Thousands of companies and 10,000+ corporate-sourced employee data points. Nothing inferred. Though we analyzed the entire data set, this article only considers US Company data.
We do not display gender-based compensation data but VC-backed companies can access our database of 2800+ participants for free by completing a quick survey. Venture firms and all others interested in our data, contact us here.
Each year, we have the privilege of running the industry standard VC Executive Compensation Survey alongside 160+ top venture firms. All sponsoring firms and their participating portfolio companies receive the final report of detailed, aggregate, and anonymous compensation data. Before we review compensation, let’s visit gender representation at VC-backed companies.
It’s the hot topic and hiring managers are on red alert. Pay fairly or risk a PR nightmare. Here are some steps you may want to consider.
1. Founders need to hire. Owning the hiring process allows founders to gain valuable experience and exposure. By creating job descriptions, founders can be thoughtful and sensitive to the fact that connotations and tone can unintentionally isolate a specific segment of eligible talent.
Startups in the AR space see a bright future for bringing retail experiences into the home, but there haven’t been a ton of convincing examples of companies carrying out this vision effectively. Wannaby is using AR to help sneaker heads visualize their next purchase by letting them try on the shoes virtually.
The company launched its own app Wanna Kicks earlier this year where users can “try on” high quality 3D models from Nike, Adidas, Allbirds and others. The startup just launched a partnership with Gucci this morning to help consumers try on shoes inside the luxury brand’s dedicated app.
Users launch the feature in the Gucci app, bringing up a camera which leverages Wannaby’s AR tech to position the shoes proportionally on their feet. Snap a photo and you can get a direct link to Gucci’s website where you can drop a few hundred dollars on the shoes you were just “wearing.”
Gucci is just the tip of the iceberg for the AR startup based in Minsk. The 22-person team is hoping that its tech can blur the lines between shopping at home and going to a retail store. The company closed a $2.1 million seed round last year from local firm Bulba Ventures.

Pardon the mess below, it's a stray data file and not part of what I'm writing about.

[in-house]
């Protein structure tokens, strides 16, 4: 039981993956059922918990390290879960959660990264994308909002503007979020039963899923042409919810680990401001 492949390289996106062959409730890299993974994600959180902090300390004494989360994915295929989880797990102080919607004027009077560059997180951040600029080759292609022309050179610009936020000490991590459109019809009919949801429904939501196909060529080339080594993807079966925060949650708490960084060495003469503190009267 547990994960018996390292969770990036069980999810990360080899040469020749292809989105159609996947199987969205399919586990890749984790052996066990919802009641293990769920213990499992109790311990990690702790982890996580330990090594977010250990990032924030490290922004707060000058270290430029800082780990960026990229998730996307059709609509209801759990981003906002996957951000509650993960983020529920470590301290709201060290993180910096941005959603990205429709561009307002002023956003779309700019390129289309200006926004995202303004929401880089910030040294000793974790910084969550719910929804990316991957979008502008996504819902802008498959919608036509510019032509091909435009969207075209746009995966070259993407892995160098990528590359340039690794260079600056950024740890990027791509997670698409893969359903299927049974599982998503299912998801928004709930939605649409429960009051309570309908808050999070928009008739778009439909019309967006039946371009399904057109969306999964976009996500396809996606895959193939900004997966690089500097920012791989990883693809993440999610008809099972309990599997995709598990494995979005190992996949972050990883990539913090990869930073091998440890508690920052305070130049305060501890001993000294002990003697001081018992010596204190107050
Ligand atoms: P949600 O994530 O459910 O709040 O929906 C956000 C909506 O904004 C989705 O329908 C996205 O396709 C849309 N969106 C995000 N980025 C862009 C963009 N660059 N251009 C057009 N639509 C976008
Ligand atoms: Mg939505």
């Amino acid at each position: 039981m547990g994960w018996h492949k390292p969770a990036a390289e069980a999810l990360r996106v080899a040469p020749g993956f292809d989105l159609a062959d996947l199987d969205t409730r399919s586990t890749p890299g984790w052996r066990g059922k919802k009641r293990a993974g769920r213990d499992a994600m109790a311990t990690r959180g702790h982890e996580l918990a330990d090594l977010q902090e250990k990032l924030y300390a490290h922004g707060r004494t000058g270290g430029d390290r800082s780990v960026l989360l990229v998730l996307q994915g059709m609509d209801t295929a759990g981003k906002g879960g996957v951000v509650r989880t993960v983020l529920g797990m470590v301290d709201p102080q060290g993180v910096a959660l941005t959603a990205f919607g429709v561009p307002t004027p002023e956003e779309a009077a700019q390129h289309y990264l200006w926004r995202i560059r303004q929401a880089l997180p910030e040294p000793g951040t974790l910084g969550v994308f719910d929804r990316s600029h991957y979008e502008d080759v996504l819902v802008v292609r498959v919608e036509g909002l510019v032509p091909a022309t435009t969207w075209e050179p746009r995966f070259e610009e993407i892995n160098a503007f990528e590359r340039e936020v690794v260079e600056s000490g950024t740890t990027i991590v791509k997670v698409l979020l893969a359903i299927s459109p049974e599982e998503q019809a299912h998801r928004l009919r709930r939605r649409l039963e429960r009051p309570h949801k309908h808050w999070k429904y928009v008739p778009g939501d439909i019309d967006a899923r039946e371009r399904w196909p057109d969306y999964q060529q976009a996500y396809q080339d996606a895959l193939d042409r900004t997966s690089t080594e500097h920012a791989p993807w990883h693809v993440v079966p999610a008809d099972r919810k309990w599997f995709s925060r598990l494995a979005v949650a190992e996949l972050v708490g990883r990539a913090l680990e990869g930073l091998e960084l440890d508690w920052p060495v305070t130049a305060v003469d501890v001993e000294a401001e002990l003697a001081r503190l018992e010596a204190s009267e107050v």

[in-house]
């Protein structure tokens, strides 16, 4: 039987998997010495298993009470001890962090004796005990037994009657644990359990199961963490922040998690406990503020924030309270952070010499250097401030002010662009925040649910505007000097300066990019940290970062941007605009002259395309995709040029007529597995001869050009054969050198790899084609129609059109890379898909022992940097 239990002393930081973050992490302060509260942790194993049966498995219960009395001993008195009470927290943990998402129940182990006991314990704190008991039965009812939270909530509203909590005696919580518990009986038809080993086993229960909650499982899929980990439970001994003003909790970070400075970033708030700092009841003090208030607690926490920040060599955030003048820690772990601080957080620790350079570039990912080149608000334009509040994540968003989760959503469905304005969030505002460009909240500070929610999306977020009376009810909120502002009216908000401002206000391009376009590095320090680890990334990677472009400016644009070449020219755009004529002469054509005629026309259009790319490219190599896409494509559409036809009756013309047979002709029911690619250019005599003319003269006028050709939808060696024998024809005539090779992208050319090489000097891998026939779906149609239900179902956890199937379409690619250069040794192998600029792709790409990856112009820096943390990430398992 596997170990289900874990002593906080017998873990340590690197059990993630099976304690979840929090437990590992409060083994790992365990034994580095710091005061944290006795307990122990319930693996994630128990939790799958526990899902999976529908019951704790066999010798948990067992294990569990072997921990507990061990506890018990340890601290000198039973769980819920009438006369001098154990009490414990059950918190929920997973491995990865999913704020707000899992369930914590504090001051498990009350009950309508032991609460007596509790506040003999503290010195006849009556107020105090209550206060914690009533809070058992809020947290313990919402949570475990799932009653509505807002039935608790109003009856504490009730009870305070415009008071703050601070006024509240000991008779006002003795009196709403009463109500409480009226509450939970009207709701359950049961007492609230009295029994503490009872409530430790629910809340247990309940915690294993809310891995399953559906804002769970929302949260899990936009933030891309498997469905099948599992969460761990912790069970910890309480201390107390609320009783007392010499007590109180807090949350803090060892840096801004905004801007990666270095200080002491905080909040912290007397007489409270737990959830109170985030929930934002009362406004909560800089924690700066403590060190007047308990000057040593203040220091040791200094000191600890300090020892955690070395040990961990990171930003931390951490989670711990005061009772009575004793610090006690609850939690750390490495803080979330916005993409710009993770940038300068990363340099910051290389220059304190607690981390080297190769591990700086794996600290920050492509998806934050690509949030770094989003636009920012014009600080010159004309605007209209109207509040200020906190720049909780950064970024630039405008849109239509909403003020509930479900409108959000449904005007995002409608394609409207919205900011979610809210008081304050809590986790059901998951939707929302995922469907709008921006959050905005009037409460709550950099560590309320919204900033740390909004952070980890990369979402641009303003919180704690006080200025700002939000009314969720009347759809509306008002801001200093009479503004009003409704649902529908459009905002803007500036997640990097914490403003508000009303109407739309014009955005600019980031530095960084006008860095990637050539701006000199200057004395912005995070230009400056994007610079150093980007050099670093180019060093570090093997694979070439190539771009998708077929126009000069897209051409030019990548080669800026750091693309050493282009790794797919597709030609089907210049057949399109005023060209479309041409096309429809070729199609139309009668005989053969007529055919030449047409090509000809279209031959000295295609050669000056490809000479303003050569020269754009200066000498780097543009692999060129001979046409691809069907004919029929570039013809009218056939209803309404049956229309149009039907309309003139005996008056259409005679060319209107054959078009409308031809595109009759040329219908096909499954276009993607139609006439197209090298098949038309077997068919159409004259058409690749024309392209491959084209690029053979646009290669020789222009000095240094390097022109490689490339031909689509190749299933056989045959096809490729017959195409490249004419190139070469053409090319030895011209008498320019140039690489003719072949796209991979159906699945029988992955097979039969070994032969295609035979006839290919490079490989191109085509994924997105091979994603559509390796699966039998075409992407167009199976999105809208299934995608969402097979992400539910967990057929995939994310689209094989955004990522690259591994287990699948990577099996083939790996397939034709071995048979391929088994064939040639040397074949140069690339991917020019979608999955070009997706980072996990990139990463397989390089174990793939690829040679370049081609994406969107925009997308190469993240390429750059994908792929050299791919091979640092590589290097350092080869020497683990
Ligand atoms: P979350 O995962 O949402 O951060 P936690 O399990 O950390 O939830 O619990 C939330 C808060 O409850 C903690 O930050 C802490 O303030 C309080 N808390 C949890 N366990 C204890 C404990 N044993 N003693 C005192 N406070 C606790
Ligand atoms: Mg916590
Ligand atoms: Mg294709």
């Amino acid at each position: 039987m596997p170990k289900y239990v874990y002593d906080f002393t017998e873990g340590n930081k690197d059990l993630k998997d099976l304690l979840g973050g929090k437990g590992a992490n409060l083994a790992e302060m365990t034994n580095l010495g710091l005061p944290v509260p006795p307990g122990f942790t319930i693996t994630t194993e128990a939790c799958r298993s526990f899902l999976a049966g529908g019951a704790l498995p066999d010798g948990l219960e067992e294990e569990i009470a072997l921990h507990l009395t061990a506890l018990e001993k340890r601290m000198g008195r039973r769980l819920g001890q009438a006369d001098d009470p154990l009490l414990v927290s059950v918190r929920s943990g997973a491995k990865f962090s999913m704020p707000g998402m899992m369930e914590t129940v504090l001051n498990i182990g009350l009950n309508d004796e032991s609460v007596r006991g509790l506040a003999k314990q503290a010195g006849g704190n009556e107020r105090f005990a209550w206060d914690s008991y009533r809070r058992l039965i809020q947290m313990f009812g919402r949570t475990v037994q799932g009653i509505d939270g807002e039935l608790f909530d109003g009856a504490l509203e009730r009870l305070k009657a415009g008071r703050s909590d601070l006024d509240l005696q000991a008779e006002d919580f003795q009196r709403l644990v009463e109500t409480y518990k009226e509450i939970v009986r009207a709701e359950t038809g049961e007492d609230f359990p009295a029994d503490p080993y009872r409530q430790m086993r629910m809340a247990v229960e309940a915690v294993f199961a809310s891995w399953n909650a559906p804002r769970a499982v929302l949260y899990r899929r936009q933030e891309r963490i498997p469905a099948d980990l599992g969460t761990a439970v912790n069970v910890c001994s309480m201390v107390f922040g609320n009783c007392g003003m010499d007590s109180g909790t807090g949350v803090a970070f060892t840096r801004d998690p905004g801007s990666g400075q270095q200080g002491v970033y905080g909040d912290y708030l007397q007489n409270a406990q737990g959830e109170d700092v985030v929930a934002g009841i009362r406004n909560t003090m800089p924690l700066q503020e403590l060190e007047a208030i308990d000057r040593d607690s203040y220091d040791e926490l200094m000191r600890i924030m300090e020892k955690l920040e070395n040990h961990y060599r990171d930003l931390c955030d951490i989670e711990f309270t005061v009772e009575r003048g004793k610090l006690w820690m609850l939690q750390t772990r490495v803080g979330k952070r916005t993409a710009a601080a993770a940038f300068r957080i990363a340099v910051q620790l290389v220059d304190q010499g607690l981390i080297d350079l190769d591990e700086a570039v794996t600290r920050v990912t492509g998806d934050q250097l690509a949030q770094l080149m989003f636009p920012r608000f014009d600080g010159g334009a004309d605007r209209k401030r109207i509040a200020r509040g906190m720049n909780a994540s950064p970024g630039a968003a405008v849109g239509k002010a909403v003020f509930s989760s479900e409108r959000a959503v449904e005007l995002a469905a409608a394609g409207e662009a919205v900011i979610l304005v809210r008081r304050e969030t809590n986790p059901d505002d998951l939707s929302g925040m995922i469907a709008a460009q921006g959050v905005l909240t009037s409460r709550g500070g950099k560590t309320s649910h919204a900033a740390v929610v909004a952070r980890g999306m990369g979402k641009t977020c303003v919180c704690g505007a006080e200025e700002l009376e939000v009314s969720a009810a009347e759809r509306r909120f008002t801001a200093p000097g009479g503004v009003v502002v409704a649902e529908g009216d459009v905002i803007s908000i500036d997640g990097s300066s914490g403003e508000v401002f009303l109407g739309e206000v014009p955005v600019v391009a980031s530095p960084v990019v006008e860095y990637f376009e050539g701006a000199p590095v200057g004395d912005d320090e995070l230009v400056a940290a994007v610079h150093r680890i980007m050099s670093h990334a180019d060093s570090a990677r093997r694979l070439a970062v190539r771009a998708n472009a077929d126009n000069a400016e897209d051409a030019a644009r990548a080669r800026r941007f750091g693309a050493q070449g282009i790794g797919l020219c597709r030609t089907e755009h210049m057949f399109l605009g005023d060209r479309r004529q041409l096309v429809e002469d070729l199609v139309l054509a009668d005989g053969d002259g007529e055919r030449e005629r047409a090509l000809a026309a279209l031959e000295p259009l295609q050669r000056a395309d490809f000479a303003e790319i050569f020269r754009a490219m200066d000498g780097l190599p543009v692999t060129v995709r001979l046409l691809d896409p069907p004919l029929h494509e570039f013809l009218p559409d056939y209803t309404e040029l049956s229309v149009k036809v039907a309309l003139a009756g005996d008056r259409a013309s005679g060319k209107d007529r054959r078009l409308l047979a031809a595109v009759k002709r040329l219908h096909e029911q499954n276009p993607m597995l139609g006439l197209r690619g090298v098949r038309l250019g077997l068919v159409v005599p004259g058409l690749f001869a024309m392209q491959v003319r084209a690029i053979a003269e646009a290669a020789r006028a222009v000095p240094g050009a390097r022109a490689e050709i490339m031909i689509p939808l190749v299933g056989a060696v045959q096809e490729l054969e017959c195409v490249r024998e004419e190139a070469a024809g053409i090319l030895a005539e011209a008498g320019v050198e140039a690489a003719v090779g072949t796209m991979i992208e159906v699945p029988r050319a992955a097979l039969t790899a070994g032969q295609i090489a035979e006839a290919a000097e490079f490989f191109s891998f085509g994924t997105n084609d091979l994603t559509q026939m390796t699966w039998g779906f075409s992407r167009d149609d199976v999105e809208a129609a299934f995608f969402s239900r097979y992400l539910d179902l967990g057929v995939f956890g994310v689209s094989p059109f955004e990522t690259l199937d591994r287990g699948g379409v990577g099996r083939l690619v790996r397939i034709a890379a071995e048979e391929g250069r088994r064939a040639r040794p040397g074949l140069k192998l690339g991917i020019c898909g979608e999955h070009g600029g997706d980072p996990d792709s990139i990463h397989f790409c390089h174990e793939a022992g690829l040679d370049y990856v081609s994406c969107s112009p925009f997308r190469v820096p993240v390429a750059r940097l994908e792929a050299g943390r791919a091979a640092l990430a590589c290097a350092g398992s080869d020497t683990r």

As sneaker marketplaces like StockX and GOAT gain in popularity among streetwear enthusiasts, there’s a lot of potential to make advances in helping users visualize purchases. GOAT, which acts as a middleman between resellers verifying the authenticity of kicks, currently uses AR to help consumers see every angle of the shoe, but hasn’t integrated tech like Wannaby’s to take the try-on process further.
While there aren’t too many other AR platforms focused on foot-tracking, there is the danger that a Google or Apple drives to the hoop and integrates that tech into its platform enabling apps to do it themselves, but Wannaby’s CEO says that their product is about content and implementation as much as it is about foot-tracking.
“[These big platforms are] definitely a threat to some extent, but there’s more than just the technology,” CEO Sergey Arkhangelskiy.
Right now, Wannaby is largely working off of flat-rate licensing fees, but the startup is hoping that it can grab a slice of sales in the future if consumers spend time trying on a pair of AR shoes before they make a purchase.
The startup is obviously focused on a tight market, but Arkhangelskiy points to the acquisition of AR makeup app Modiface by L’Oreal as a sign that individual retailers are looking to build a closer relationship between smartphone users and their products using whatever tech they have available to them. Arkhangelskiy also tells me that he has hopes this tech can strengthen in-store sales as well, allowing retailers to tease new products or allow visitors to “try-on” shoes that are no longer in stock.
Three years ago, I met with a founder who had raised a massive seed round at a valuation that was at least five times the market rate. I asked what firm made the investment.
She said it was not a traditional venture firm, but rather a strategic investor that not only had no ties to her space but also had no prior investment experience. The strategic investor, she said, was looking to “get their hands dirty” and “get in on the ground floor.”
Over the next 2 years, I kept a close eye on the founder. Although she had enough capital to pivot her business focus multiple times, she seemed to be at odds, serving the needs of her strategic investor and her customer base.
Ultimately, when the business needed more capital to survive, the strategic investor didn’t agree with the founder’s focus, opted not to prop it up, and the business had to shut down.
Sadly, this is not an uncommon story as examples abound of strategic investors influencing startup direction and management decisions to the point of harm for the startup. Corporate strategics, not to be confused with dedicated funds focused on financial returns like a traditional venture investor like Google Ventures, often care less about return on investment, and more about a startup’s focus, and sector specificity. If corporate imperatives change, the strategic may cease to be the right partner or could push the startup in a challenging direction.
And yet, fortunately, as the disruptive power of technology is being unleashed on nearly every major industry, strategic investors are now getting smarter, both in terms of how they invest and how they partner with entrepreneurs.
From making strong acquisitive plays (i.e. GM’s purchase of Cruise Automation or Toyota’s early-stage investment in Uber) to building dedicated funds, to executing commercial agreements in tandem with capital investment, strategics are getting savvier, and by extension, becoming better partners. In some instances, they may be the best partner.
Negotiating a term sheet with a strategic investor necessitates a different set of considerations. Namely: the preference for a strategic to facilitate commercial milestones for the startup, a cautious approach to avoid the “over-valuation” trap, an acute focus on information rights, and the limitation of non-compete provisions.